Thankfully, that problem was well and truly nailed by the Prime Minister outside Number Ten and then again in his statement to the House.

Thirty years of political correctness has done immense damage to the confidence of the police on the ground and to those in high command. As I say, I come from a different era, a different uniform, straps down and the very likely possibility of being put on a charge for allowing the truncheon strap to be seen below the tunic because that was provocative. Even the handcuffs were secured in a closed leather pouch. In those days of course we saluted.

I remember one night getting involved in a vicious fight between youths outside a nightclub. When men and women fight and draw blood it is horrible to watch and even more unpleasant to then have to somehow sort it out. So we ended up with a pitched battle; having the radio of course meant I could summon for assistance, and the fight carried on. Then the Inspector arrived! That was always a sign that matters were serious. I remember grappling with this thug - actually, later a quite pleasant lad - and holding him to the side I instinctively 'threw one up' i.e., saluted the senior officer; I remember his brown gloved hand even returning the salute.

Several other constables and sergeants were having similar fights all around outside what is now Cafe Rouge in the Cheltenham Promenade, and then within about 2 minutes we had regained control. The fighting stopped. On the way back to the station I asked this lad why, when just as they seemed to have us beat, did they all stop fighting. This rather bloodied face squinted and looked at me, my mate and then his mates - the others were in other police vehicles - and he replied, and I'll soften the language - Kaw, effin 'ell mate. That was a 'effing bad un. We 'ad you licked. But then you saluted and we just knew you lot have a lot of effin discipline.

That lad, and the others, went down for short terms, and in the years that followed we'd often chat on the street when I was walking my patch.

The sight of police officers this week standing back when apparently they are fully equipped to deal with disorder has shaken the nation. It has pulled us up short. It has exposed for all to see the damage that political correctness has done. It has shown us too the incredible discipline and fortitude of the police and all the emergency services. And it is that discipline that has stopped these riots from getting any worse.

The British Police are renowned throughout the world. They are second to none. For example, constables went out to Bosnia to teach that country's police a more democratic way of policing, and as a guest of the UN I saw that fully in operation. I remember my friend, the local police commander and constable, insisting that his officers wear the British police helmet, and it was a welcome sight after having seen the atrocities in the streets of Bcko only a year before.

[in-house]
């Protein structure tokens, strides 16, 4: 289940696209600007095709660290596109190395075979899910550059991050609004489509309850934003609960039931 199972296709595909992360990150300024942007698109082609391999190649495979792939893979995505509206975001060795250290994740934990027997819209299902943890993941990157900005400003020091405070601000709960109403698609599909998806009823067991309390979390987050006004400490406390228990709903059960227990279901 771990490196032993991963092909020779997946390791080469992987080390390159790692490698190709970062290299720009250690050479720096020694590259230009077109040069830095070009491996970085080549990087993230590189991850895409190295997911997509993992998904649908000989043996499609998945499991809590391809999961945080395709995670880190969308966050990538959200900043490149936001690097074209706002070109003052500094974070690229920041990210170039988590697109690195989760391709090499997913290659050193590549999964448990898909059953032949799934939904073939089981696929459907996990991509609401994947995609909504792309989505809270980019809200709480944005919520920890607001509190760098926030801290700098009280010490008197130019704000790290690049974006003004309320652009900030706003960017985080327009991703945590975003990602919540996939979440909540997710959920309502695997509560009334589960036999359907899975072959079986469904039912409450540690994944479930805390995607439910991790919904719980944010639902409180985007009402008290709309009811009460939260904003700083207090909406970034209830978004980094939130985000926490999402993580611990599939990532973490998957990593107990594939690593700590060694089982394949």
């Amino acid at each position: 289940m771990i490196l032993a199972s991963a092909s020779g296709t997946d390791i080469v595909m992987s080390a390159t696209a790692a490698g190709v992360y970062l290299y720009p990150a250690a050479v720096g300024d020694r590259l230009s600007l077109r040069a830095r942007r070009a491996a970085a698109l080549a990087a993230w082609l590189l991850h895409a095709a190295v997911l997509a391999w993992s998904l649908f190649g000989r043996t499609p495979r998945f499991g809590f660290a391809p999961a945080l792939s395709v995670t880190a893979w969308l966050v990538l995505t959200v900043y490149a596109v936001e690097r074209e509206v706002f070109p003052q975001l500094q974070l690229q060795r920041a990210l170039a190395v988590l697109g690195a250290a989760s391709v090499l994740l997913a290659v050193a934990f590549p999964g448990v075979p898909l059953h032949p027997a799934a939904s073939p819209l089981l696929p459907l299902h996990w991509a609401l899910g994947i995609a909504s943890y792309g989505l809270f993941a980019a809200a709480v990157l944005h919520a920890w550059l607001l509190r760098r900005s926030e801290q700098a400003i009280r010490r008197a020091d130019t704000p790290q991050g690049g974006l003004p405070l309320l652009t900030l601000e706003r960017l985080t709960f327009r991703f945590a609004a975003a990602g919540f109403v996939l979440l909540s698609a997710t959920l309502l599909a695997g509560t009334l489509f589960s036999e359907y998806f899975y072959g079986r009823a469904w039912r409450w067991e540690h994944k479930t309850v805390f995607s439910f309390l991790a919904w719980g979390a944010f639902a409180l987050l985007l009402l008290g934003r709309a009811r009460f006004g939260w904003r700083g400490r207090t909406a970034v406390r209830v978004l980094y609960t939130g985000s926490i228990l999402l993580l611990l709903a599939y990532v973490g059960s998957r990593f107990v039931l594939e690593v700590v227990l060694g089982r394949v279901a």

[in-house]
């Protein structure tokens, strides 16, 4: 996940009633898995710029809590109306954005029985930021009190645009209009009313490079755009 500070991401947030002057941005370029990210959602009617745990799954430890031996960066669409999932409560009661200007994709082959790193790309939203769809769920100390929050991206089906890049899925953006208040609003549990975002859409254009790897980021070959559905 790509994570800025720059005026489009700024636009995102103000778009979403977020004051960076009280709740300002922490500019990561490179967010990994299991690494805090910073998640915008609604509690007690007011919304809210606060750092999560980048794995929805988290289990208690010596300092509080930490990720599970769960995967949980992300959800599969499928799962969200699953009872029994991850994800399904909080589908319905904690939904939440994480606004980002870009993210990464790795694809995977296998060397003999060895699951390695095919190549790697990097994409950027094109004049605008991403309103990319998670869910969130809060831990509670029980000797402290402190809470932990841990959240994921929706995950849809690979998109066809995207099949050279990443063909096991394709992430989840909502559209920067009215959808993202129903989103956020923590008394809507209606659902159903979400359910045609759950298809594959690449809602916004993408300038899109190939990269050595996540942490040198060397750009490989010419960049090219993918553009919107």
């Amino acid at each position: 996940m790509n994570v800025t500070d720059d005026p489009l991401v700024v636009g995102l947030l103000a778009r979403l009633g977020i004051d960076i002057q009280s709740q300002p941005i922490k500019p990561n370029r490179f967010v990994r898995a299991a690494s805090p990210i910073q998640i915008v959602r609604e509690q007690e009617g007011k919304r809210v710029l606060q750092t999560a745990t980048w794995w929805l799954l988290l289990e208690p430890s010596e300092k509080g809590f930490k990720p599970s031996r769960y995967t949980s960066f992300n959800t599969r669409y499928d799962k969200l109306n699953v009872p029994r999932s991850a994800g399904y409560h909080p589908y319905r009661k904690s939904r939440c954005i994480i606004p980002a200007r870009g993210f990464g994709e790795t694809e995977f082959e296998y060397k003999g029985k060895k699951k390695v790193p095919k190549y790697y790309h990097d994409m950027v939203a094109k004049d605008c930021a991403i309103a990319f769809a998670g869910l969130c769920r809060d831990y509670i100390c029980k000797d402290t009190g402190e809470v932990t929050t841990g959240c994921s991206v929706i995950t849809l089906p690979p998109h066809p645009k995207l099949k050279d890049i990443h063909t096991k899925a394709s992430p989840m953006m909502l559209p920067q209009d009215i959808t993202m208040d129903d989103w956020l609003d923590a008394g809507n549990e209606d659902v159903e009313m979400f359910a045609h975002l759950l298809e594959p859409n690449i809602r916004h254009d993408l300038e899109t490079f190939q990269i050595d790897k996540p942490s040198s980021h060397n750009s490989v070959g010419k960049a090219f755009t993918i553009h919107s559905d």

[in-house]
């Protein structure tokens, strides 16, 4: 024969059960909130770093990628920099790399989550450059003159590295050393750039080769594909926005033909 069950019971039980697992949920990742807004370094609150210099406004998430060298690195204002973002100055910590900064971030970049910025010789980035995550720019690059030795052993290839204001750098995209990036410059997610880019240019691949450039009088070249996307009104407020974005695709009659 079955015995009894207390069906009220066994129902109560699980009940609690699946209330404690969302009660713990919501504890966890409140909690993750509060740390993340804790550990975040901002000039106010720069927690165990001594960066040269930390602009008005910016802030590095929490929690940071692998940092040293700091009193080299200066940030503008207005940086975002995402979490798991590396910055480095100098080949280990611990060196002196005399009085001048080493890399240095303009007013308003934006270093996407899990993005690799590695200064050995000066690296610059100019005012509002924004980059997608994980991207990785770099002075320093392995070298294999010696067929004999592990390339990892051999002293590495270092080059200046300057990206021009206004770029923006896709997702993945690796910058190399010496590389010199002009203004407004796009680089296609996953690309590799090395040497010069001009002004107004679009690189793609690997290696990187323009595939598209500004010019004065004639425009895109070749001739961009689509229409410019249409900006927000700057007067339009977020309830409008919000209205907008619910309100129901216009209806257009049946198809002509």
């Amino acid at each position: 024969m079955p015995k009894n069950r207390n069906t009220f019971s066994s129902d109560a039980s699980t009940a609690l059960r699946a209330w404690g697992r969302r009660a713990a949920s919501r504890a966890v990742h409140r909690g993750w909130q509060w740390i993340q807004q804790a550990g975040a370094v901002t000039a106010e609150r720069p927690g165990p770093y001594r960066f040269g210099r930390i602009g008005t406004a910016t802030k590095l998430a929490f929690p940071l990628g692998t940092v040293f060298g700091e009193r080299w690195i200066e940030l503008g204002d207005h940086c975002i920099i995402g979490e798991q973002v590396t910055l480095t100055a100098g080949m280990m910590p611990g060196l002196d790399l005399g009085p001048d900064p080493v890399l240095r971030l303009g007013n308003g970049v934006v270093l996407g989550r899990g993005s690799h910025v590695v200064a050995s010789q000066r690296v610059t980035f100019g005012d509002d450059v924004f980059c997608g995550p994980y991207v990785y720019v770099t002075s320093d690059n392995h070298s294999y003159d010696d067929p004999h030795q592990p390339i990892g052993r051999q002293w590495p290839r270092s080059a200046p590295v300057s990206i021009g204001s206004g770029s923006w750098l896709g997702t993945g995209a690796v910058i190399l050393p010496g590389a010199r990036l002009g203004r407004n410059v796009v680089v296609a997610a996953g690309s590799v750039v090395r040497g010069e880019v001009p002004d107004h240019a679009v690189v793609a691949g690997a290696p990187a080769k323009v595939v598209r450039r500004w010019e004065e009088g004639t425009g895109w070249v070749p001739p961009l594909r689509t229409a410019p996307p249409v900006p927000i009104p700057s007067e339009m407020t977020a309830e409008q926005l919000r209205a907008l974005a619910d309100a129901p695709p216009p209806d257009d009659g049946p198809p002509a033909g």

The core values of British policing are still firmly in place. They've taken a terrific hammering these past 30 years because of political correctness, human rights legislation being used and abused to make money in so many cases, and a police force thus denuded of its ability to exercise its powers.

The general public has paid a very heavy price, and the fact that the riots have resulted in deaths says it all.

But there is a curious resurgence throughout the land. Sitting in Cafe Nero yesterday in the heart of Liverpool One which only the day before had been shuttered up one could not help but notice the quiet defiance of a law abiding public.

People of all ages, all groups, all communities, showing a body language that I have not seen for a long time. And as I walked through the teeming streets which only 24 hours earlier were eerily silent at 4 in the afternoon, there was a confidence in the air. It was palpable. It was a challenge to every idiot, every criminal, every thug - you just even think of causing damage and we will personally take you out.

That is the spirit of this great people. It is what always happens in the UK when a great cause is put before the people. We unite as one. We saw this in the packed House of Commons, we saw this in the fact that the Welsh, Scottish and Irish Parliaments all made their police forces available to the UK Capital and the English Cities; we saw it in the fact that the 3rd Rifles based in Glasgow were on standby. We see it in Northern Ireland, ready to come to the aid of Great Britain.

It is this that gives confidence to the world at large, to the English Speaking Peoples. Yes, we've had a bad week and we are now dealing with the problem.

We are an incredibly restrained people. It takes a great deal to get us motivated. But once a great cause is put before the people, we will not rest until we have dealt with the matter and found the solution. And we do so in a democratic way. But we will do it robustly. And this term deliberately used by the prime minister in his first address to the nation is now being carried through with over a thousand arrests thus far, and that great bastion of the people, the Magistrates Courts, sitting 24 hours round the clock.

We must listen to the justifiable grievances of people, but we must also temper it with realism - spotting those who are nothing more than criminals who hope to make out that they've had a hard time, a hard upbringing and are owed much.

One young woman was caught on camera two days ago rabbiting on about respect from the police; that when they show respect, she'll show respect. She was the classic example of the X Factor Brigade, the Celebrity Brigade, the Big Brother house syndrome. I say to you young lady. Don't waste my time with your petty arguments. Respect earns respect. So earn my respect by showing me that you are a capable young woman and able citizen. Thus far you are not. So get on your bike.

I commend, as I believe does the nation, the planned National Citizenry Service. It is what is needed.